Coventry City Council together with Coventry Airport Ltd. have submitted blueprints for a 5.7 square feet ‘gigafactory’ that could transform the UK’s electric car industry.
The “mission critical” plant would make the batteries vital for the future of car manufacturing.
The project’s proposals were put forward in February and will be decided if the project goes ahead by Warwick District Council and Coventry City Council later this year.
If plans for the ‘gigafactory’ are approved the project could create up to 6,000 jobs with production possibly starting in 2025 and could attract £2bn of investment.
Mayor of the West Midlands Andy Street said, “It is mission critical that the West Midlands secures a gigafactory, both for the future of our region’s automotive industry and the huge economic and job benefits it would bring, swell as the future of our planet.”
He stated the region features the UK’s only battery industrialisation centre, the country’s largest car manufacturer and more, suggesting a gigafactory is the next step and will not stop until the West Midlands have one.
The plans confirm that the gigafactory will be 100 per cent powered by green energy, such as solar and wind power and renewable energy. The plant aims to recycle old batteries whilst building new ones.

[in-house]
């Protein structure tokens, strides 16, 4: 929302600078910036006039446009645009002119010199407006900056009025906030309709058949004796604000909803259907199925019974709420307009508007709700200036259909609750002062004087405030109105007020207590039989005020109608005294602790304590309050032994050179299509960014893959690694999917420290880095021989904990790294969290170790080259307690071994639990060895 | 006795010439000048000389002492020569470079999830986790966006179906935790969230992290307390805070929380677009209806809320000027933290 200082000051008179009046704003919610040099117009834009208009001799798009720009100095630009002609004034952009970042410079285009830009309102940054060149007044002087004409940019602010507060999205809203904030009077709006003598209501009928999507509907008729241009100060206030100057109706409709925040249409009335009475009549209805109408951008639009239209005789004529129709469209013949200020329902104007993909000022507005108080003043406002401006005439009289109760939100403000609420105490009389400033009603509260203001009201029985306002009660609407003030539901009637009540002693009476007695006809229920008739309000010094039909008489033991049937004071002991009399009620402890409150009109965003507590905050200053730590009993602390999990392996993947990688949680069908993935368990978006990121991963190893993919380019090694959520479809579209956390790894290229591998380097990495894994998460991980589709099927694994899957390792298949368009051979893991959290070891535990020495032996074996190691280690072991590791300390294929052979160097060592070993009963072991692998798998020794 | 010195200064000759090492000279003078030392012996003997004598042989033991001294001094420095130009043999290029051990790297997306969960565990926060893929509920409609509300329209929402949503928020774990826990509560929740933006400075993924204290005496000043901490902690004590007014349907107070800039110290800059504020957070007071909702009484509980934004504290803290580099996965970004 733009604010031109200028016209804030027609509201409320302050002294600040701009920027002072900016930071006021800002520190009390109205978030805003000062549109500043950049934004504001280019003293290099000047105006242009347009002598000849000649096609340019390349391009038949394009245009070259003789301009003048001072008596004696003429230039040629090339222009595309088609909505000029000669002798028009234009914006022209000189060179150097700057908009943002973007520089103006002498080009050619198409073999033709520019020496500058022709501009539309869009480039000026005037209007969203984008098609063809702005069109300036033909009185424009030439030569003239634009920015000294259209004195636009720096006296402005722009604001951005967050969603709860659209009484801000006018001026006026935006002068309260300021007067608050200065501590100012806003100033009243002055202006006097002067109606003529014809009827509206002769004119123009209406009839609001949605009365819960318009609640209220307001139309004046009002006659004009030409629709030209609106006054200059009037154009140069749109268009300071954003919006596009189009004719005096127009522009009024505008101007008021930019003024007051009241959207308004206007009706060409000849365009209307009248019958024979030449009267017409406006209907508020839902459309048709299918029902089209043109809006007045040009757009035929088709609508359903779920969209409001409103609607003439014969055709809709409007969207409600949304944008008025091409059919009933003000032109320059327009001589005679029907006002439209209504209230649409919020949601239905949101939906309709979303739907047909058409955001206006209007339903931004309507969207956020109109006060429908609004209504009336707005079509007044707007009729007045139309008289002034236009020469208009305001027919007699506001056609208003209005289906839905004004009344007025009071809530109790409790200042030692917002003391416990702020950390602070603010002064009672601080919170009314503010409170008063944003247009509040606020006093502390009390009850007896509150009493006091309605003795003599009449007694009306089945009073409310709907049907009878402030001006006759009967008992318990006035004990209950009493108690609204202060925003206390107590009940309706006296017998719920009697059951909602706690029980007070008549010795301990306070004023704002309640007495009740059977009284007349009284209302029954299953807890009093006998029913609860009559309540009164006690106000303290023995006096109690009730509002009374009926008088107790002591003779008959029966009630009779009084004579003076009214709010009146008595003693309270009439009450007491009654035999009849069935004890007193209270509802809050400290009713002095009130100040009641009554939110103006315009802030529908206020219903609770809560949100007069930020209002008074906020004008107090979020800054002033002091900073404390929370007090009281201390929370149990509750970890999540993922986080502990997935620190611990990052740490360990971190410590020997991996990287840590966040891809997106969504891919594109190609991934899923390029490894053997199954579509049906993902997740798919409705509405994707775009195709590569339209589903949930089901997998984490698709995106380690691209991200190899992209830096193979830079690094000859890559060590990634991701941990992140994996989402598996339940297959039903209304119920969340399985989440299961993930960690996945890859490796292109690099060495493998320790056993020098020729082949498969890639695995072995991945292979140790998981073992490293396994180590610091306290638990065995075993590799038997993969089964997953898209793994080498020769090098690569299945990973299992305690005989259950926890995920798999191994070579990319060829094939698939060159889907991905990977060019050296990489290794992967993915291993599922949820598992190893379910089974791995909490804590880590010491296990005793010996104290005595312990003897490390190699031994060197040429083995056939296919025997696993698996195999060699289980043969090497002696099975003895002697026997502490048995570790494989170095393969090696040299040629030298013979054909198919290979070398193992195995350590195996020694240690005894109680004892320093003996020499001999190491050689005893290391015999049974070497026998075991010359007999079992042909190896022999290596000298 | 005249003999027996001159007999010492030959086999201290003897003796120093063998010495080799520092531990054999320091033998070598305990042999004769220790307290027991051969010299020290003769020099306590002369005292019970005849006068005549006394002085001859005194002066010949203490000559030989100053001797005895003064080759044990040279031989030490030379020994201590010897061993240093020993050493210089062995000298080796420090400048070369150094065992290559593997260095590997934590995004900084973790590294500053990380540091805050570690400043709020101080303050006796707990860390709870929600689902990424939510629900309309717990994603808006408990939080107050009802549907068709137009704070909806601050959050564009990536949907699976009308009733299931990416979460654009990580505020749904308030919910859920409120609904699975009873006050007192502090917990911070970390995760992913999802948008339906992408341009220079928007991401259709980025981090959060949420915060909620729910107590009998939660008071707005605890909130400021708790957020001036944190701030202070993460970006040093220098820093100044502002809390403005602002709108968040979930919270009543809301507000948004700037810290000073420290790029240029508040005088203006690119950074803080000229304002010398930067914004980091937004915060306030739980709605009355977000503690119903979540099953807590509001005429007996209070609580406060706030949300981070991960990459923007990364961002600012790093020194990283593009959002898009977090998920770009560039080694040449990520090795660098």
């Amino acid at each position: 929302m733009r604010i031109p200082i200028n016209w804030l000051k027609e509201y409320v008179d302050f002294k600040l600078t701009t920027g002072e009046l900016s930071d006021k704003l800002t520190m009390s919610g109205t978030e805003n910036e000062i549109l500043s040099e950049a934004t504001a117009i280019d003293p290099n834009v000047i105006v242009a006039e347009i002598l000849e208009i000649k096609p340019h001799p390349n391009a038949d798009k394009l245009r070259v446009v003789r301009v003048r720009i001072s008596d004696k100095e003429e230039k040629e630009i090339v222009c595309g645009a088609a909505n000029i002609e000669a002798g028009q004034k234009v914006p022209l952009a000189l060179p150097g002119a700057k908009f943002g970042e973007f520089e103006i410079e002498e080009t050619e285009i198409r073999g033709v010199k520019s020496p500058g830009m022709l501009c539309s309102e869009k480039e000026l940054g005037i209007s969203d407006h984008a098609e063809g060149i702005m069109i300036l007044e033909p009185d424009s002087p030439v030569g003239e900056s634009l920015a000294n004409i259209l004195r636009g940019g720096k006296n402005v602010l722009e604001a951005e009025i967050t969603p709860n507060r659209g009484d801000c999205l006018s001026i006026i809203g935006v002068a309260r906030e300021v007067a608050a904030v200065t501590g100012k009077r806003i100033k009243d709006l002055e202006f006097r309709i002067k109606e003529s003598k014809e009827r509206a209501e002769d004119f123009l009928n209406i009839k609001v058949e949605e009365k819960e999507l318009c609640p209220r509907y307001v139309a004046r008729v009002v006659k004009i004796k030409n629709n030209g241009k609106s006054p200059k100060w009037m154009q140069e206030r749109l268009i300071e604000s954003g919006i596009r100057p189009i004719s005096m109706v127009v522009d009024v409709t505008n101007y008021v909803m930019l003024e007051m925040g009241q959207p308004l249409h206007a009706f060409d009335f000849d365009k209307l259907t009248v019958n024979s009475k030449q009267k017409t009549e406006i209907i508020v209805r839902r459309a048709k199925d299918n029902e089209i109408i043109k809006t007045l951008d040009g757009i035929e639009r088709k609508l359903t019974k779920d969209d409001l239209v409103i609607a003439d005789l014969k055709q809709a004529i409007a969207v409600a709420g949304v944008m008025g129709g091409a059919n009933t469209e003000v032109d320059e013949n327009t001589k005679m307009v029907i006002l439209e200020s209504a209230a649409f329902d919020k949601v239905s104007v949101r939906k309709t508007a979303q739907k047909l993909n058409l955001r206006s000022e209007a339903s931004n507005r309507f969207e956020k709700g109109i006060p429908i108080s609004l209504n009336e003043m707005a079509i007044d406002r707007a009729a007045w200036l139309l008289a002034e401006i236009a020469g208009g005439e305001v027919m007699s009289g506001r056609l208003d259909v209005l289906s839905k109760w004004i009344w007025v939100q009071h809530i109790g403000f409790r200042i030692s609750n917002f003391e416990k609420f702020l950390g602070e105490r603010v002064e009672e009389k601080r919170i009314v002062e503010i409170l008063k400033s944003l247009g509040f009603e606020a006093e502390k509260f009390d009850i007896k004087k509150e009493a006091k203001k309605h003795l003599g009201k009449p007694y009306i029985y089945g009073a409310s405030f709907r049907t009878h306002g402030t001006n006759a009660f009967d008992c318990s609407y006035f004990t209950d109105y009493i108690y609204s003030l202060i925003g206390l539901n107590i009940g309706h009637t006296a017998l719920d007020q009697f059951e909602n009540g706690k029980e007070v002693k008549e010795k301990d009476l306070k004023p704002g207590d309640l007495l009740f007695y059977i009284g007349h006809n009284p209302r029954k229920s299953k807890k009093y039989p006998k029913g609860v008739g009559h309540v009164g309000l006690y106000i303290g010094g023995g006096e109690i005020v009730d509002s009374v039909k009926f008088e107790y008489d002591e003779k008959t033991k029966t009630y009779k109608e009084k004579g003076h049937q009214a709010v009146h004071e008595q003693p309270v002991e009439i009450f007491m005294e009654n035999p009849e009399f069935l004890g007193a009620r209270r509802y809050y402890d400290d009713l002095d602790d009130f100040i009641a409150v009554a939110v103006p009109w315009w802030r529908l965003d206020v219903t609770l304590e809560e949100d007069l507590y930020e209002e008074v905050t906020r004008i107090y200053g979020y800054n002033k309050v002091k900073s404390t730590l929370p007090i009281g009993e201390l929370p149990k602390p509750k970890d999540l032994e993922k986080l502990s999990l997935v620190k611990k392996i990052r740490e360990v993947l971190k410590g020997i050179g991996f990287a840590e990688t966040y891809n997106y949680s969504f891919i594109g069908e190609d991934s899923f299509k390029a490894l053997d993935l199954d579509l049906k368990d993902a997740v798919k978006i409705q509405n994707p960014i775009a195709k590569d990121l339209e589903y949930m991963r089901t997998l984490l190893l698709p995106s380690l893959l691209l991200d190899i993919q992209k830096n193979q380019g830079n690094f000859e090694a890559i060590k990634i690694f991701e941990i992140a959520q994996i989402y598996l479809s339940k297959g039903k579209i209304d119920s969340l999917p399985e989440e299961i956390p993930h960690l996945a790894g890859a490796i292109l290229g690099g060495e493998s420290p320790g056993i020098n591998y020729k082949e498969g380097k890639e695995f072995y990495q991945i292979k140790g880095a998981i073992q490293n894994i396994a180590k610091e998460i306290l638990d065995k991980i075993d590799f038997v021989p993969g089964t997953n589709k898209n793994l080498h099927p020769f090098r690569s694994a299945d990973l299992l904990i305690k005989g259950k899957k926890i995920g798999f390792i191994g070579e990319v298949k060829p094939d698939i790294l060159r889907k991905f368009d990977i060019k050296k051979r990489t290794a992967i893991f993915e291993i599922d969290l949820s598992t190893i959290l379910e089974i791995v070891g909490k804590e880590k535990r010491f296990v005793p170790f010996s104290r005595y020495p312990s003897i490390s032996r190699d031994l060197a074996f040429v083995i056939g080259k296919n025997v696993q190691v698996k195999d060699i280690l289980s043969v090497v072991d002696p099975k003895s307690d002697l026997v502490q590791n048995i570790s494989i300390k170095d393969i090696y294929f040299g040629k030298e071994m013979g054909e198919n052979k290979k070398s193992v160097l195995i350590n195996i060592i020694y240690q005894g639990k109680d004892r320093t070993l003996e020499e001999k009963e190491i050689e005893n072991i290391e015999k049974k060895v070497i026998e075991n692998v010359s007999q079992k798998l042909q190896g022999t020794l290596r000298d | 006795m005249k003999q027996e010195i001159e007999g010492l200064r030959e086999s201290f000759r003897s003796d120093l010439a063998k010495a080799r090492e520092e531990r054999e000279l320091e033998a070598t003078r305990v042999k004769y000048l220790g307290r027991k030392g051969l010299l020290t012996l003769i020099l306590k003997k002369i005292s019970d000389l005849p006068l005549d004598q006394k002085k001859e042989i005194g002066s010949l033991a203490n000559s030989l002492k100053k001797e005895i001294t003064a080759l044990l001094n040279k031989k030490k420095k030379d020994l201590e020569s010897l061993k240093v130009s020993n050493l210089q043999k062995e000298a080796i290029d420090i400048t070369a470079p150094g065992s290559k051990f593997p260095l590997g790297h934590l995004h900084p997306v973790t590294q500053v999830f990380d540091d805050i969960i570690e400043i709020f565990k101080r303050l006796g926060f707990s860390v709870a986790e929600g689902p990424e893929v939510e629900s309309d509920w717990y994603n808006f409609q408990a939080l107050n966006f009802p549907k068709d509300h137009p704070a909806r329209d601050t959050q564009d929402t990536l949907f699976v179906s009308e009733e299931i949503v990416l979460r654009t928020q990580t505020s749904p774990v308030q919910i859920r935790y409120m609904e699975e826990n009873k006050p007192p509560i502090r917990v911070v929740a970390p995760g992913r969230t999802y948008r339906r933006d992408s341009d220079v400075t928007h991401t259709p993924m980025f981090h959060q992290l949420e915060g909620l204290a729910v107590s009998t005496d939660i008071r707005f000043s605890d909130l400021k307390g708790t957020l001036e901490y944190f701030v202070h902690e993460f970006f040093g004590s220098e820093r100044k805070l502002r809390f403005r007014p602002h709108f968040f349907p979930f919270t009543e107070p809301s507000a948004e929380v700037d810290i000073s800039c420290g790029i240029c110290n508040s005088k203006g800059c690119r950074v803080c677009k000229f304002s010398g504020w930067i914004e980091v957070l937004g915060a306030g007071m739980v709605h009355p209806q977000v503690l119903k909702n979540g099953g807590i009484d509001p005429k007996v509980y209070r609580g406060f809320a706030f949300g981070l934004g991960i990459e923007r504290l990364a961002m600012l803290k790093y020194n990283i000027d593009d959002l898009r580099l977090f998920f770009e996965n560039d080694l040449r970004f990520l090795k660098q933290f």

The West Midlands is being called one of the most competitive sites for a gigafactory in the UK due to its experience within the motor industry.
“We are the ideal location for a gigafactory as the home of the UK automotive sector, alongside world-leading research in battery technology,” said Councillor George Duggins, leader of Coventry City Council.
Sarah Windrum, chair of the Coventry and Warwickshire Local Enterprise Partnership, said: “There has been great partnership working between all the parties involved and this would have a fundamental role to play in promoting Coventry and Warwickshire’s profile as a centre of excellence in this increasingly important industry while providing a huge boost to UK industry.”
The West Midlands plan to bid for government support of £500m funding, following Prime Minister Boris Johnson’s statement in Parliament arguing for the regions “lead in building new electric vehicles for this country and for the world”.